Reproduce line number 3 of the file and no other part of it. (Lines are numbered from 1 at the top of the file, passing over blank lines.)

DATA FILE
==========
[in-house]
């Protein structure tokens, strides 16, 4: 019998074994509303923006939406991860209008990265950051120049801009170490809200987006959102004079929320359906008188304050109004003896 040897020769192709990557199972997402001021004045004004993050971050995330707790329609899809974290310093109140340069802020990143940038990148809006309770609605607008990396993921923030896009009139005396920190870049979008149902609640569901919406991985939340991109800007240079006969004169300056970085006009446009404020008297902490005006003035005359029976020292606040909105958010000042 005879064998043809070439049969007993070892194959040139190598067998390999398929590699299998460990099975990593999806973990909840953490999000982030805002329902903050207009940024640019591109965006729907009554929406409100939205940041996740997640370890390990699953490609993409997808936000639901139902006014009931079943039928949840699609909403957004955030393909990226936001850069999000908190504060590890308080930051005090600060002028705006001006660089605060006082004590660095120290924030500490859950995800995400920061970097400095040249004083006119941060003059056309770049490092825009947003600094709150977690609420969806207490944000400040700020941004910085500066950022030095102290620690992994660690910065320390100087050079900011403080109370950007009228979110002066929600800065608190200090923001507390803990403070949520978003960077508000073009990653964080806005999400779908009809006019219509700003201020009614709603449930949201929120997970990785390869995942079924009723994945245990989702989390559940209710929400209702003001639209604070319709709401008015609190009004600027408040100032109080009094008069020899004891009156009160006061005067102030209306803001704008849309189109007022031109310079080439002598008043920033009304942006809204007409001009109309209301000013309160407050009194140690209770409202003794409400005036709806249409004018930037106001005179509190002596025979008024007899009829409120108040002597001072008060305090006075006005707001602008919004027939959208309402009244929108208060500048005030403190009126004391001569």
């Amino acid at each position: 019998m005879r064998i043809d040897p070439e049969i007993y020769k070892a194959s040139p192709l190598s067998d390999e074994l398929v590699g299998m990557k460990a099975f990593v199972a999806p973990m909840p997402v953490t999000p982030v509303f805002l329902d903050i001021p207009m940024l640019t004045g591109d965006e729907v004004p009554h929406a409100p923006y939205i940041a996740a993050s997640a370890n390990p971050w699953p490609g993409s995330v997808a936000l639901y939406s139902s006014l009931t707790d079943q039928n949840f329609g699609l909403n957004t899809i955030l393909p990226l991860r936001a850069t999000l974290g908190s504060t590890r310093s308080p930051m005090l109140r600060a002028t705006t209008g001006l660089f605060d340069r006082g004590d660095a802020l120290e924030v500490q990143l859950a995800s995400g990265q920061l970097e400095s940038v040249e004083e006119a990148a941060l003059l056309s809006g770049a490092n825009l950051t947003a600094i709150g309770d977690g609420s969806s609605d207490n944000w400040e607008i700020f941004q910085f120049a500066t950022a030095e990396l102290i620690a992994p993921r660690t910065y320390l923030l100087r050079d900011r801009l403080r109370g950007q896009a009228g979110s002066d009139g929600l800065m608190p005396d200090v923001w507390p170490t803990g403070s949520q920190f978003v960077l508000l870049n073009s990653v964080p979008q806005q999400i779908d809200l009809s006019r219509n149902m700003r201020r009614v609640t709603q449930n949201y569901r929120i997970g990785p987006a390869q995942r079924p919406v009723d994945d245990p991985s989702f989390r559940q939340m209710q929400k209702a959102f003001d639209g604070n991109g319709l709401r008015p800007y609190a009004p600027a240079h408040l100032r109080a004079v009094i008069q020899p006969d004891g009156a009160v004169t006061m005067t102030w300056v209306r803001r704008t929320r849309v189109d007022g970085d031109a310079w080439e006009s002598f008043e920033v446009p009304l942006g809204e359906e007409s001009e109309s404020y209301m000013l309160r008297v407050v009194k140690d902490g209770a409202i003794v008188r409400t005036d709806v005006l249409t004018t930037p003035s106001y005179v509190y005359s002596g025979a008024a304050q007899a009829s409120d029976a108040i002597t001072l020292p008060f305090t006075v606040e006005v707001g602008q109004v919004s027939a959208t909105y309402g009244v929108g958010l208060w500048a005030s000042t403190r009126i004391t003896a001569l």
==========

């Amino acid at each position: 019998m005879r064998i043809d040897p070439e049969i007993y020769k070892a194959s040139p192709l190598s067998d390999e074994l398929v590699g299998m990557k460990a099975f990593v199972a999806p973990m909840p997402v953490t999000p982030v509303f805002l329902d903050i001021p207009m940024l640019t004045g591109d965006e729907v004004p009554h929406a409100p923006y939205i940041a996740a993050s997640a370890n390990p971050w699953p490609g993409s995330v997808a936000l639901y939406s139902s006014l009931t707790d079943q039928n949840f329609g699609l909403n957004t899809i955030l393909p990226l991860r936001a850069t999000l974290g908190s504060t590890r310093s308080p930051m005090l109140r600060a002028t705006t209008g001006l660089f605060d340069r006082g004590d660095a802020l120290e924030v500490q990143l859950a995800s995400g990265q920061l970097e400095s940038v040249e004083e006119a990148a941060l003059l056309s809006g770049a490092n825009l950051t947003a600094i709150g309770d977690g609420s969806s609605d207490n944000w400040e607008i700020f941004q910085f120049a500066t950022a030095e990396l102290i620690a992994p993921r660690t910065y320390l923030l100087r050079d900011r801009l403080r109370g950007q896009a009228g979110s002066d009139g929600l800065m608190p005396d200090v923001w507390p170490t803990g403070s949520q920190f978003v960077l508000l870049n073009s990653v964080p979008q806005q999400i779908d809200l009809s006019r219509n149902m700003r201020r009614v609640t709603q449930n949201y569901r929120i997970g990785p987006a390869q995942r079924p919406v009723d994945d245990p991985s989702f989390r559940q939340m209710q929400k209702a959102f003001d639209g604070n991109g319709l709401r008015p800007y609190a009004p600027a240079h408040l100032r109080a004079v009094i008069q020899p006969d004891g009156a009160v004169t006061m005067t102030w300056v209306r803001r704008t929320r849309v189109d007022g970085d031109a310079w080439e006009s002598f008043e920033v446009p009304l942006g809204e359906e007409s001009e109309s404020y209301m000013l309160r008297v407050v009194k140690d902490g209770a409202i003794v008188r409400t005036d709806v005006l249409t004018t930037p003035s106001y005179v509190y005359s002596g025979a008024a304050q007899a009829s409120d029976a108040i002597t001072l020292p008060f305090t006075v606040e006005v707001g602008q109004v919004s027939a959208t909105y309402g009244v929108g958010l208060w500048a005030s000042t403190r009126i004391t003896a001569l």